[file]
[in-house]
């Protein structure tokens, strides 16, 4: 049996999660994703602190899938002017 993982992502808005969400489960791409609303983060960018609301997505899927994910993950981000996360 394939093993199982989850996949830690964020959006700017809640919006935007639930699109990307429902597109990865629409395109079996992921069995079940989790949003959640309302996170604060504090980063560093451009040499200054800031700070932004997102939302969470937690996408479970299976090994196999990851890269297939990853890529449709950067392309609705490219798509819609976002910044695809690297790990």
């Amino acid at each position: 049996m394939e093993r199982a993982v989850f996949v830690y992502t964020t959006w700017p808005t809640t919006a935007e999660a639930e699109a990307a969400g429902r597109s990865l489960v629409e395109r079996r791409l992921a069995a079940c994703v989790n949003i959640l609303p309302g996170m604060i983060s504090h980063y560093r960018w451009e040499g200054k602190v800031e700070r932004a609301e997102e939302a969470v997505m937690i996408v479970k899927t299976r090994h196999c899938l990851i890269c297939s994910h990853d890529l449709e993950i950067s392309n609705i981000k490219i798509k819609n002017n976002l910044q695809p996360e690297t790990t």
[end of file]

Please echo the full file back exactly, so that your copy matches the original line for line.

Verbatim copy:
[in-house]
């Protein structure tokens, strides 16, 4: 049996999660994703602190899938002017 993982992502808005969400489960791409609303983060960018609301997505899927994910993950981000996360 394939093993199982989850996949830690964020959006700017809640919006935007639930699109990307429902597109990865629409395109079996992921069995079940989790949003959640309302996170604060504090980063560093451009040499200054800031700070932004997102939302969470937690996408479970299976090994196999990851890269297939990853890529449709950067392309609705490219798509819609976002910044695809690297790990």
């Amino acid at each position: 049996m394939e093993r199982a993982v989850f996949v830690y992502t964020t959006w700017p808005t809640t919006a935007e999660a639930e699109a990307a969400g429902r597109s990865l489960v629409e395109r079996r791409l992921a069995a079940c994703v989790n949003i959640l609303p309302g996170m604060i983060s504090h980063y560093r960018w451009e040499g200054k602190v800031e700070r932004a609301e997102e939302a969470v997505m937690i996408v479970k899927t299976r090994h196999c899938l990851i890269c297939s994910h990853d890529l449709e993950i950067s392309n609705i981000k490219i798509k819609n002017n976002l910044q695809p996360e690297t790990t």